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IIHS Studies Reveal Front Crash Prevention Challenges with Trucks and Motorcycles

Automatic braking system in the car, helping to prevent a rear-end crash.

Recent Insurance Institute for Highway Safety ("IIHS") studies revealed important findings as to front crash prevention challenges, particularly those involving motorcycles and large trucks. These systems typically comprise forward collision warning and automatic emergency braking ("AEB"). They alert drivers of impending collisions and automatically engage brakes if the driver doesn't react promptly to the reduced speed or brake to prevent impact. IIHS research of over 160,000 crashes found that current systems lower rear-end car accidents with passenger vehicles at a greater rate than with medium or heavy trucks.

Potential front crash prevention challenges involving trucks and motorcycles:

Jessica Cicchino, IIHS vice president of research, explains why further development of the front crash prevention system is necessary. "These reductions are impressive for all vehicle types, but the safety benefits could be even larger if front crash prevention systems were as good at mitigating and preventing crashes with big trucks and motorcycles as they are with cars," said Cicchino.

The research showed that these systems could help prevent an extra 5,500 annual collisions with medium or heavy trucks and 500 with motorcycles. This result could significantly impact fatality rates, as medium/heavy trucks and motorcycles are involved in forty (43%) three percent of fatal rear-end crashes caused by passenger vehicles. That's despite being the struck vehicle in only 3% of all rear-end accidents.

However, Cicchino highlights the distinct dangers of rear-end collisions involving large trucks and motorcycles. "Along with being hard for other drivers to see, motorcycles don't have a steel frame surrounding and protecting the rider the way cars do. At the other end of the spectrum, large trucks are so massive that when a passenger vehicle hits one, it's more likely to be fatal to the people inside the passenger vehicle. The height of large trucks can also result in dangerous underride crashes," said Cicchino.

IIHS study findings on front crash prevention systems

Cicchino teamed up with IIHS Senior Research Scientist David Kidd to assess the effectiveness of current front crash prevention systems. They analyzed police-reported rear-end crash rates between 2016 to 2020 model-year passenger vehicles. These vehicles were equipped with and without AEB and forward collision warning. They focused on crashes where the struck vehicle was another passenger vehicle, a medium or heavy truck, or a motorcycle, using data from 18 states.

Their findings revealed a:

  • 53% reduction in rear-end crashes involving passenger vehicles
  • 38% with medium or heavy trucks
  • 41% with motorcycles due to front crash prevention

Further research to address front crash prevention challenges

As part of the IIHS study with Cicchino, Kidd collaborated with Transport Canada to examine how various systems respond to different vehicle types and surrogate targets. They tested five 2021-22 models from Acura, Subaru, Toyota, Volkswagen, and Volvo against 12 non-passenger and seven-passenger vehicle surrogates at speeds of 31, 37, and 44 mph. The study revealed that current front crash prevention systems are less effective in detecting large vehicles and motorcycles than standard passenger cars.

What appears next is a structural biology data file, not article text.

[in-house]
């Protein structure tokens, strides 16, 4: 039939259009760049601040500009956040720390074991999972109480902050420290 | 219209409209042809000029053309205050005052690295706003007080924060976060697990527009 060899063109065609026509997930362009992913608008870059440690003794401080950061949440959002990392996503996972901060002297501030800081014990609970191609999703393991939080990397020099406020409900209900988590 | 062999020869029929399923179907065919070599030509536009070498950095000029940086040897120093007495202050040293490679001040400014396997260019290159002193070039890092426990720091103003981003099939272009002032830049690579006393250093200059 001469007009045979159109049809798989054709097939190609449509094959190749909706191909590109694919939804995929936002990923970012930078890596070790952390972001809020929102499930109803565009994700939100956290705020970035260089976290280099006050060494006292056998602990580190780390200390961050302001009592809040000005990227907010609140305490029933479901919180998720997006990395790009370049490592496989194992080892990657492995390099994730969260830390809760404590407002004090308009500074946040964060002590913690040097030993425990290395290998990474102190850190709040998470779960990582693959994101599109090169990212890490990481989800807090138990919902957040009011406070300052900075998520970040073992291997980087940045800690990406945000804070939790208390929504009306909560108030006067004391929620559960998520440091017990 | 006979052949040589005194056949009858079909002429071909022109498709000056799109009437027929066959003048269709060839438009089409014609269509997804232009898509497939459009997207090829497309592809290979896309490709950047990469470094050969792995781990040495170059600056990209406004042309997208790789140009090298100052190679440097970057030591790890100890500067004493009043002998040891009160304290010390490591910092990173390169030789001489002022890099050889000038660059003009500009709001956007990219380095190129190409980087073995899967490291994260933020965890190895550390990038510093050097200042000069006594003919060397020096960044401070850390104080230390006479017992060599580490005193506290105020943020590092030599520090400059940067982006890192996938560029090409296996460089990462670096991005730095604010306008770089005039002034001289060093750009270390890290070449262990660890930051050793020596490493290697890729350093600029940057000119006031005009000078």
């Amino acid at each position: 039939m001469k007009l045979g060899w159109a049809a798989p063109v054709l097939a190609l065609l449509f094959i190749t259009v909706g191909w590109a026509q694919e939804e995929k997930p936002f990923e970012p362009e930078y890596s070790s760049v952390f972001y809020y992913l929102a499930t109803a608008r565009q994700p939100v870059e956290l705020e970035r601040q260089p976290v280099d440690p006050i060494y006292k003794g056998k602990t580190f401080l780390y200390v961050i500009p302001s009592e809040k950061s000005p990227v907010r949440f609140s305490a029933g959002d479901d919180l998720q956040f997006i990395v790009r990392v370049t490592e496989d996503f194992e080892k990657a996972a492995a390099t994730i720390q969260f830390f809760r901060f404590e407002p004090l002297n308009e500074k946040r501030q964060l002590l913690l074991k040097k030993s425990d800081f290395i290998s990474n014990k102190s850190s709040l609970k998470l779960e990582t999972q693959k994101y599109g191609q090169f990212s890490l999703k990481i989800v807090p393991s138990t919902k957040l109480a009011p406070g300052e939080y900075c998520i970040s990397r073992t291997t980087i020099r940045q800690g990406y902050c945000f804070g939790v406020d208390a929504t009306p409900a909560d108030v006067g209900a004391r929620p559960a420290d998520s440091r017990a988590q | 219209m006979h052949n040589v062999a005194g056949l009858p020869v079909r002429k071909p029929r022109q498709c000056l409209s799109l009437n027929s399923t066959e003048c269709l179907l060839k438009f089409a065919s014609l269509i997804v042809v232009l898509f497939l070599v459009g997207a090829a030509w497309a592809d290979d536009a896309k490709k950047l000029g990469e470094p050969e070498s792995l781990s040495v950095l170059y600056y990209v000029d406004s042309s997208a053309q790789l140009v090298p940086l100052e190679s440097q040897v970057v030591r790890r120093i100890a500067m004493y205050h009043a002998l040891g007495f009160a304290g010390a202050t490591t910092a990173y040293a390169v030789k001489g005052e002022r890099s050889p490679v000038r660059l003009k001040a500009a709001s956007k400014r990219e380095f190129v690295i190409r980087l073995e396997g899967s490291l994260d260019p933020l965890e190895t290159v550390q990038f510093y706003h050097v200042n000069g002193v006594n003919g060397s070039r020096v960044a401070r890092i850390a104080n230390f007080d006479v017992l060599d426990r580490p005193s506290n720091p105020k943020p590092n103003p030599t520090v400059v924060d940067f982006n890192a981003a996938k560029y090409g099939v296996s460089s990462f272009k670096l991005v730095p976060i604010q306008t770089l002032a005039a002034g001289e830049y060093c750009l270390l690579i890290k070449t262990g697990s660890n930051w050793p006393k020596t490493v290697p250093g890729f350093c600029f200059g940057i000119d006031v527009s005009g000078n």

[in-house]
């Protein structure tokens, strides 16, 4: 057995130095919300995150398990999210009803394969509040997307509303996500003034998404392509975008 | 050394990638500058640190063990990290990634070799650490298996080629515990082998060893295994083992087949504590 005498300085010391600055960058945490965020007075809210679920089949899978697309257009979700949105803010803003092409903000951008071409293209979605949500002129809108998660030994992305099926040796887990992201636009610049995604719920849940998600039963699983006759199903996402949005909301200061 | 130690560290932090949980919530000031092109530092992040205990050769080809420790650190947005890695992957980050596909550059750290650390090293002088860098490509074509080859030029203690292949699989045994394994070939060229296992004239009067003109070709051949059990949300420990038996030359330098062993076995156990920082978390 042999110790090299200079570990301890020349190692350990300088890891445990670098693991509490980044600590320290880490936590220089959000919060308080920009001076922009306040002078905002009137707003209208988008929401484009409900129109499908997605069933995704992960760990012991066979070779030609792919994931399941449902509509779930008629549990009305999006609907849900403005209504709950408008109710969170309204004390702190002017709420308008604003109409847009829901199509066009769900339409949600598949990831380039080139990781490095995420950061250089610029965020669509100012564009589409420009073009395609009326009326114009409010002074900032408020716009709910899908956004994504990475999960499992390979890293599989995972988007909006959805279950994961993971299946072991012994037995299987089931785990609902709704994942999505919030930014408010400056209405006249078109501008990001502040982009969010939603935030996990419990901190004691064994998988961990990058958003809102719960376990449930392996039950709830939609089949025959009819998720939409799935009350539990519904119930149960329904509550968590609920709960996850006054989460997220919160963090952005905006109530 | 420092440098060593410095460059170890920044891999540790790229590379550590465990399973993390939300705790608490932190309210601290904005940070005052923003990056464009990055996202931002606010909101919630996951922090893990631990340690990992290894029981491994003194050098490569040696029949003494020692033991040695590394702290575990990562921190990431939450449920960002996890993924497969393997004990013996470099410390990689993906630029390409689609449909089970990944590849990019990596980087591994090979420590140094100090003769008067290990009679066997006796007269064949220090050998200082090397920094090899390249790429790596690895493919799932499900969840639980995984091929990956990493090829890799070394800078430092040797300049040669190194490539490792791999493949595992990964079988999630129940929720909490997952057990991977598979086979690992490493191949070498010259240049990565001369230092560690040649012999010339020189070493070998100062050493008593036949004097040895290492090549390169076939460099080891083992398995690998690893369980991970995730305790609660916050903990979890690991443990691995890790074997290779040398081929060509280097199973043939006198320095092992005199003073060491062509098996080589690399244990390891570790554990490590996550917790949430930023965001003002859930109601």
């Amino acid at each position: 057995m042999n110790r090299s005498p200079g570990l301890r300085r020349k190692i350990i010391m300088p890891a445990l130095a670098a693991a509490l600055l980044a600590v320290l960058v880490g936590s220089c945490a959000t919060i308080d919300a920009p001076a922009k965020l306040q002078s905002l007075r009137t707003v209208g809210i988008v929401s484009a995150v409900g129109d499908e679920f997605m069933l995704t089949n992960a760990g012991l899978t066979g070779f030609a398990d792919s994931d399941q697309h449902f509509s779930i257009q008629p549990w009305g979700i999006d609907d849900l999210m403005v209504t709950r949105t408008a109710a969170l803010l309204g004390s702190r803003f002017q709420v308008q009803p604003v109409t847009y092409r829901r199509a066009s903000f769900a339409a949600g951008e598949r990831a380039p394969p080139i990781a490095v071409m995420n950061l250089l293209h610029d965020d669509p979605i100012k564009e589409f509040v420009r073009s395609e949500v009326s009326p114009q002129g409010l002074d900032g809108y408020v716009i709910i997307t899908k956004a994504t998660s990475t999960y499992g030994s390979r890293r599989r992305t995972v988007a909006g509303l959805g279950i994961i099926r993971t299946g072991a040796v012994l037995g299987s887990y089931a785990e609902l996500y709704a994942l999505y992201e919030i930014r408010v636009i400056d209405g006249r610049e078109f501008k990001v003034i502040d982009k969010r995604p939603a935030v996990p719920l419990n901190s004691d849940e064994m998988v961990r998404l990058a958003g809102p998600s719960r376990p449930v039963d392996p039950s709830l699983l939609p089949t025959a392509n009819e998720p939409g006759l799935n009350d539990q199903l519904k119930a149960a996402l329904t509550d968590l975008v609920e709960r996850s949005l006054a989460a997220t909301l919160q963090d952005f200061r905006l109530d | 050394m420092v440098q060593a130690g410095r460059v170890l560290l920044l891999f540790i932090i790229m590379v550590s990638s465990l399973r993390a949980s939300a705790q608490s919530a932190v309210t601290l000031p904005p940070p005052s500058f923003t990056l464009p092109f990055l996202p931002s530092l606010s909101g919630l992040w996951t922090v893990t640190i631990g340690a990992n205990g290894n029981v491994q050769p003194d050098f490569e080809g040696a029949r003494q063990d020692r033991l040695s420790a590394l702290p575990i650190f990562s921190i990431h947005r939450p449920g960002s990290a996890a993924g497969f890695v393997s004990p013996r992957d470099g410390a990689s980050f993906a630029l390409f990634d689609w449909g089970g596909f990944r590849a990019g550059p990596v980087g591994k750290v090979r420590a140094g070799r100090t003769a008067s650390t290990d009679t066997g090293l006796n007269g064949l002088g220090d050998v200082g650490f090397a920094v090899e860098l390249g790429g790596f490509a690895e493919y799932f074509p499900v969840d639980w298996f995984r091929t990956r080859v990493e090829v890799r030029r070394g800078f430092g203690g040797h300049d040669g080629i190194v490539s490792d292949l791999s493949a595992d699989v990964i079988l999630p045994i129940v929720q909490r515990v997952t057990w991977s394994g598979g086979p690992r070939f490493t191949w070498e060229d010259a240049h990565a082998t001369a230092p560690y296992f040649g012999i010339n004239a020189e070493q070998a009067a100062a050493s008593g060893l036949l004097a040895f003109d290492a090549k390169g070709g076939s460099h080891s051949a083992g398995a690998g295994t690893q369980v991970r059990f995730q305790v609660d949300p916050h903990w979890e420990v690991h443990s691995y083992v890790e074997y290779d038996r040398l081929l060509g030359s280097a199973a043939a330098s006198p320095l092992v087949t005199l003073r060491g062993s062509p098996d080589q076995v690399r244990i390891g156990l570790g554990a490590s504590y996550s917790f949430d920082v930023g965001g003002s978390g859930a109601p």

All five vehicles earned a superior rating in vehicle-to-vehicle front crash prevention evaluation. However, they were less reliable in alerting drivers about imminent collisions with larger vehicles or motorcycles. Kidd explained that the smaller size of motorcycles and the unique dimensions of large vehicles pose front crash prevention challenges for the detection capabilities of these systems.

The systems provided collision warnings for standard passenger car targets in approximately 90% of trials. Results were similar for most other targets. That includes car surrogates and vehicles such as the BMW X5 SUV, Ford F-250 pickup, and Nissan Altima sedan. However, the systems were less consistent in warning of potential collisions with school buses, fire trucks, tractor-trailers, and dry van trailers. They sounded alerts in less than eighty (80%) percent of the trials. They were even less effective with motorcycle targets and issued warnings in only about seventy (70%) percent of trials.

Get legal representation if you were hurt in a car accident

Front crash prevention systems may be beneficial for road safety. But when drivers fail to remain in control, a serious crash can occur if these systems malfunction. That's why the Law Offices of Stuart L. Plotnick is committed to holding negligent drivers accountable when they fail to uphold their duty of care on the road.

Our law firm fights for the rights of car accident victims and secures the full compensation they deserve. We'll offer personalized attention regardless of your case size. That includes thoroughly investigating your car accident, determining your claim's true value, and negotiating compensation that covers all your damages.

Our consultations are free and allow you to ask questions and explore your potential legal options. To get started, contact us online or call us to set up your free consultation. With a law office in Rockville, Maryland, we proudly serve clients in the DMV.

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